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Maxillary frenum or tongue-tie surgery can now be safely treated with a laser. Dr. Fuller and his team will complete a through oral exam in order to determine what type of procedure is necessary. Dr. Cameron Fuller, pediatric dentist at Pediatric Dentistry of Redlands and Associates, and his team can perform the surgery on babies that are two days old or older.Midwives used to have a long nail that would snip the frenum after a baby was born. Lucky for parent’s technology is more advanced and a simple laser can be utilized to provide the necessary fix. When a laser is used there is multiple benefits. Tongue-tie or frenum is a thick piece of skin that attaches the upper lip to the gums. Sometimes babies are born with one that is thicker and it pulls the gums tighter then they should be. It may push between the two front teeth widening the space. If the space becomes too wide it can cause a speech delay later on and it may cause the gums to recced. When the frenum is snipped using sciss…

Maxillary Frenum and Sleep

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A maxillary frenum has an indirect effect on your babies’ ability to sleep. Newborn to six months old your baby needs about sixteen to twenty hours of sleep per day.They should be waking about every two hours to eat. By six months they should be sleeping about ten to twelve hours and then be awake to eat. Babies who are impacted by a maxillary frenum or tongue-tie, a thicker piece of skin attaching their gums to the inside of the lip or a piece of skin between their two front teeth may be eating less. An incorrect latch onto the breast when feeding allows an increase of air to enter the babies’ tummy. According to Dr. Cameron Fuller pediatric dentist at Pediatric Dentistry of Redlands and Associates, “if your baby is not eating enough then they will wake up more often to eat.”Babies who do not get adequate sleep may suffer from several negative effects. They may become inconsolable and fussy for long periods of time making it harder to get them to eat and get them on a norm…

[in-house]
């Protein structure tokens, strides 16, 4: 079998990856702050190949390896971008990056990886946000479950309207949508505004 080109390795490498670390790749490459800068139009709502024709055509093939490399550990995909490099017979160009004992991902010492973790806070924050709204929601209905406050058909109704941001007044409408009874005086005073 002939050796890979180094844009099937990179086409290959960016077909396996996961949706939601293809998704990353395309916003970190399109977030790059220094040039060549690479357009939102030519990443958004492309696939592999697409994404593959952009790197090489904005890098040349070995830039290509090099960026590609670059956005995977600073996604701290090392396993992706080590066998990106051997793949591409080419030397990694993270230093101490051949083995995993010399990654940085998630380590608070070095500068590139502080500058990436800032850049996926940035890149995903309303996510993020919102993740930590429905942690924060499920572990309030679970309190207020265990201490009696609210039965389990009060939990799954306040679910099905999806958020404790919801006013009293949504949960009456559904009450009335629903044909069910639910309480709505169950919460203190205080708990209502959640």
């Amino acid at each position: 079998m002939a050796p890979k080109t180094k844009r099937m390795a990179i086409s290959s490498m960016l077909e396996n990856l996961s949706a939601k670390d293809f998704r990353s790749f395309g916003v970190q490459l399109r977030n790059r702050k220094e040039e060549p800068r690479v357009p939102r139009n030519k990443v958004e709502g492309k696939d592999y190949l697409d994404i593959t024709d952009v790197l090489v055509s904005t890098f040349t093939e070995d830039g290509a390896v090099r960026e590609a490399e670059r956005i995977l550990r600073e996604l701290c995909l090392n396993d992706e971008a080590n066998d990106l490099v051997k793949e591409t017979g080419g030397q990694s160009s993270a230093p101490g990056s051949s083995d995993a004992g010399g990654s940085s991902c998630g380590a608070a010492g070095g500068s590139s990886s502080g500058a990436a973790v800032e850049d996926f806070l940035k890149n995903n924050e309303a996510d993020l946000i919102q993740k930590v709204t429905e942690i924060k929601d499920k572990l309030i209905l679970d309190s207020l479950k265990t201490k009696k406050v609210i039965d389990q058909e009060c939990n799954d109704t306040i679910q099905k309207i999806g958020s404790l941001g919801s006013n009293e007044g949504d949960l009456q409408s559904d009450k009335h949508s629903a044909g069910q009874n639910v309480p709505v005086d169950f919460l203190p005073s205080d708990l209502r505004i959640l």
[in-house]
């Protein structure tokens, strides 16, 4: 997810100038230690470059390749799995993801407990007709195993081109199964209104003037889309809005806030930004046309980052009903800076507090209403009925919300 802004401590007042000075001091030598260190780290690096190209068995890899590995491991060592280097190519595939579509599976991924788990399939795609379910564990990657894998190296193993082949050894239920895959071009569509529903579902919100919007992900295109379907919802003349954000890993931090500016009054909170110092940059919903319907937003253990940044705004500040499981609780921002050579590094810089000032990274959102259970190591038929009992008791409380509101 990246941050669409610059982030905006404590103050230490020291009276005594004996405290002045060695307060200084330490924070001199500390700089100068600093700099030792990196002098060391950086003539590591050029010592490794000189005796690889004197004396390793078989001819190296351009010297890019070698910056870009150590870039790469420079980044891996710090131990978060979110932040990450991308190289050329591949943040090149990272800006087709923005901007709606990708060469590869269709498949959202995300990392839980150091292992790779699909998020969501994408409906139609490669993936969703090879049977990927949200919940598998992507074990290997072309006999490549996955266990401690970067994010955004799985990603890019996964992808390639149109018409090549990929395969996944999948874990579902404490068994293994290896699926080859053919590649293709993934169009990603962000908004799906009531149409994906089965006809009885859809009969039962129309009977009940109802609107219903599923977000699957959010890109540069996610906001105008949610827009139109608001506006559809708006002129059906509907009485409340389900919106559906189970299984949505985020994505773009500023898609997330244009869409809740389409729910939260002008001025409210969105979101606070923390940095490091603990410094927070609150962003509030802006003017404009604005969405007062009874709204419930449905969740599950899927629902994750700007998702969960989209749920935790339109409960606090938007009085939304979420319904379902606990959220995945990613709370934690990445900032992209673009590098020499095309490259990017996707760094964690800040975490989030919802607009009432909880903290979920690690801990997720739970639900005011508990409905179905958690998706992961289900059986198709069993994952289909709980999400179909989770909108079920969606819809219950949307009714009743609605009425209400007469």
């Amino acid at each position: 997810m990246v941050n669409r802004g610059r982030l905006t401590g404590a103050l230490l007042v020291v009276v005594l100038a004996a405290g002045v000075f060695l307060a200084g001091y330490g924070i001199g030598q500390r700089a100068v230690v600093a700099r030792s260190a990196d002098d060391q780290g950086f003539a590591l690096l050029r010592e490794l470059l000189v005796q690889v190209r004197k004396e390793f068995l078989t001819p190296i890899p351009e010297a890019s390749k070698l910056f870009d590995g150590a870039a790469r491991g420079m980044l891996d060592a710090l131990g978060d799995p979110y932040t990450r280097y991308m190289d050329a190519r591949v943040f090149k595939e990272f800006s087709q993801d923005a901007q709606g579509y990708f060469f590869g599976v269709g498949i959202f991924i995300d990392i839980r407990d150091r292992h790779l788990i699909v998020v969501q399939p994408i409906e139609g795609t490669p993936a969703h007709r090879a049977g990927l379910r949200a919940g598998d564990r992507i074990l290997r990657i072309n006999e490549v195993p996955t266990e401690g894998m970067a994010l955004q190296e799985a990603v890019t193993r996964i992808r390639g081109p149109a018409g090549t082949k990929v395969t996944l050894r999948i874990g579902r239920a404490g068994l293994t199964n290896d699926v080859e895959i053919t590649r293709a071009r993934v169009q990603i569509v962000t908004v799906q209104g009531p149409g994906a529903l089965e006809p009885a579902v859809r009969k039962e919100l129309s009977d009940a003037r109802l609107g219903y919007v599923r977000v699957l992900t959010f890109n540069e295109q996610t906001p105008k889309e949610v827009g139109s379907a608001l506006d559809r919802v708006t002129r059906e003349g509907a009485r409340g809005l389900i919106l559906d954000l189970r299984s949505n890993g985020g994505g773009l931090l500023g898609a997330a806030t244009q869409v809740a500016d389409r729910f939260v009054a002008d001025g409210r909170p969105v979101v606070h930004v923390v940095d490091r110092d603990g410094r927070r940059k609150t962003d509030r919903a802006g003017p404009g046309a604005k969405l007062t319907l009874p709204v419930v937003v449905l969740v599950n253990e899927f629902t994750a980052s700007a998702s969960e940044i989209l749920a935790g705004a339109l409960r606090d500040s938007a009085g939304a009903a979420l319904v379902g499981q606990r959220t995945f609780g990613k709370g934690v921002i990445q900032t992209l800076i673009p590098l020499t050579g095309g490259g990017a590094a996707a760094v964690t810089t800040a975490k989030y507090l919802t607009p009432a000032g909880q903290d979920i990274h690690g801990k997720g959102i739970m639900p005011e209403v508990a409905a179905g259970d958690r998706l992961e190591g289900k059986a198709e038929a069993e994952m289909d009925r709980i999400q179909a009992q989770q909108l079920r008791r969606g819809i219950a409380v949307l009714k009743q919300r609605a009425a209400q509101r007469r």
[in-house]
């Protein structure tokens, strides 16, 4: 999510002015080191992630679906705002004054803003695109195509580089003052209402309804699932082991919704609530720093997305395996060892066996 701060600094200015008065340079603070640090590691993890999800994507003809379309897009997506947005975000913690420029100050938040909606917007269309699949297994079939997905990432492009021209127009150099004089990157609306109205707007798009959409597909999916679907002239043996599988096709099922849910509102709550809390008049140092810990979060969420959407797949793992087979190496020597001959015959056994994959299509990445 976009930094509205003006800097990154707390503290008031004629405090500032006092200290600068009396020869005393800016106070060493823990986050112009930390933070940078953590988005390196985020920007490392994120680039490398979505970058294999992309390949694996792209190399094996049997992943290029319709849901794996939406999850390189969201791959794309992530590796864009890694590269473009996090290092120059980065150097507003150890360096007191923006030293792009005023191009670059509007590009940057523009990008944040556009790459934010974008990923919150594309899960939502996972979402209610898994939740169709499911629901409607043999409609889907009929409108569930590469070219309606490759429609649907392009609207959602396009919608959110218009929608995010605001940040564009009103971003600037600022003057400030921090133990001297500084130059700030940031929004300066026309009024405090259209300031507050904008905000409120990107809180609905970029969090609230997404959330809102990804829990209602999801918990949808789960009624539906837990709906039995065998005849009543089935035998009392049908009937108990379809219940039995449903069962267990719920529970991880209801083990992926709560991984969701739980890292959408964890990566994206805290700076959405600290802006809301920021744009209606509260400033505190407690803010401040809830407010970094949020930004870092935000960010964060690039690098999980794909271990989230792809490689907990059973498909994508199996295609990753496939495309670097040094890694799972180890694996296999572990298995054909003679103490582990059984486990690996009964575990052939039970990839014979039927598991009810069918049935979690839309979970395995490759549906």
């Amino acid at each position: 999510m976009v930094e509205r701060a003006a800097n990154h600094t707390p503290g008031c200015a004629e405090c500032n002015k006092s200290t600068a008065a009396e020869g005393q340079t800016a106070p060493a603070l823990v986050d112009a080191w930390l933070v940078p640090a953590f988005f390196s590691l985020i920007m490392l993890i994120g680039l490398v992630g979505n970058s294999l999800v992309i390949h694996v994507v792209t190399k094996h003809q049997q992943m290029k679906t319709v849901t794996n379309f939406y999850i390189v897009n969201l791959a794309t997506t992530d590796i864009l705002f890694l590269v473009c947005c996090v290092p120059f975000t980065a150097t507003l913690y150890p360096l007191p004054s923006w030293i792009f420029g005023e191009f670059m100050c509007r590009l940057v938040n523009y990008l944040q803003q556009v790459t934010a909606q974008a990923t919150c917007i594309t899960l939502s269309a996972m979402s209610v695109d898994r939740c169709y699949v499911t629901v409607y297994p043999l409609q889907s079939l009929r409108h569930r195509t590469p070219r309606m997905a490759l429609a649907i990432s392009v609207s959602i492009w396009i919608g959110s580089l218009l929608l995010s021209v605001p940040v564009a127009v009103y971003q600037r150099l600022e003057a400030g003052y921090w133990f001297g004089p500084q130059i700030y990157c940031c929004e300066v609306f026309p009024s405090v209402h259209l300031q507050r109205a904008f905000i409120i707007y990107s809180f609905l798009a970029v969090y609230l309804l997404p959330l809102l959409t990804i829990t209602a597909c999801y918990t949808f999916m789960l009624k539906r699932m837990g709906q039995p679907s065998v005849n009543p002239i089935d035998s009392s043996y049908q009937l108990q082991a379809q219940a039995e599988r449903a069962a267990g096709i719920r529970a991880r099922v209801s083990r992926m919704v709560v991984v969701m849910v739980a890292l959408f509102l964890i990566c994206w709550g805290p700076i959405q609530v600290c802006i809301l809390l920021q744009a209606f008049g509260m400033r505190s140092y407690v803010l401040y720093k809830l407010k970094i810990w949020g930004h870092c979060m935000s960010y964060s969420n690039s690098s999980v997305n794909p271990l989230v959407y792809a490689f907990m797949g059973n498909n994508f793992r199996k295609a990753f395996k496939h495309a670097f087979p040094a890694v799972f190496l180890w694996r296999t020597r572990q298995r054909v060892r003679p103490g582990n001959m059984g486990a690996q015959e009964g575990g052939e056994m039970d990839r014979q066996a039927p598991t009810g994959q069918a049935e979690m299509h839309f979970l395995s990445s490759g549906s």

Frenum can impact breasfeeding

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When babies have tongue-tie, or a maxillary frenum, it can impact her ability to correctly latch on when breastfeeding. Your baby will adjust when latching on by using her lips to grasp around the nipple. The correct position for breastfeeding does not allow for air to seep into the side of her mouth. However, when she is just using her lips she has an O shape that will cause large amounts of air to be gulped in instead of the nutrition that she needs to thrive. This latch increases air into your child’s stomach. "More air triggers a reaction where she may think she is full but is not," says pediatric dentist, Dr. Cameron Fuller.On average she should be gaining between five to nine ounces a week. After she is first born she is going to loose between five to nine percent of her original birth weight. It is critical for her to immediately be able to nurse correctly in order to put the weight back on.In month five through eight the weight loss will slow down a little but she sh…

Dr. Fuller supports your family

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Children that are born with a maxillary frenum, a thick piece of skin that attaches the gum to the inside of their lip may need surgery. However, when they are first born the doctor may suggest you wait. Depending on the thickness and whether there is a problem with breastfeeding your doctor might insist that this is nothing to worry about. Dr. Cameron Fuller suggests, “having a consultation with a pediatric dentist in order to determine if surgery is necessary.” While you may find that all of this is overwhelming with a supportive team and a dentist that knows what he is doing they will be able to explain the process and help your family to feel more comfortable. 

At Pediatric Dentistry of Redlands and Associates, Dr.Fuller and his team will walk you through the procedure step by step in parent friendly terms. Dr. Fuller understands how important it is for you to feel comfortable before the surgery can be completed. He will complete a full oral exam in order to know exactly what surgery…

Link between Colic and a maxillary Frenulum

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Is your baby up all night? Colic, crying and seems inconsolable? When your baby is breastfeeding, is it painful, uncomfortable or feels wrong? Dr. Cameron Fuller and his team at Pediatric Dentistry of Redlands suggests you bring your infant in for a quick oral exam. Many times he will notice the frenulum, a thick piece of skin that attaches the skin of the upper and bottom lip to the gums, is not quite right. Sometimes when babies are born they have a thicker piece of skin that attaches incorrectly. Left untreated, this could cause speech delays and other harmful challenges later on, initially though it can create an inability to latch on to the breast during breastfeeding.
When a baby is unable to latch on correctly they suck in air. Air in their stomach leads to a distended belly, more flatulence and more belching according Dr. Cameron Fuller. “If the baby has a maxillary lip tie then they may adjust when feeding by using the lips only, this incorrect positioning can cause your b…

Breastfeeding and Frenulum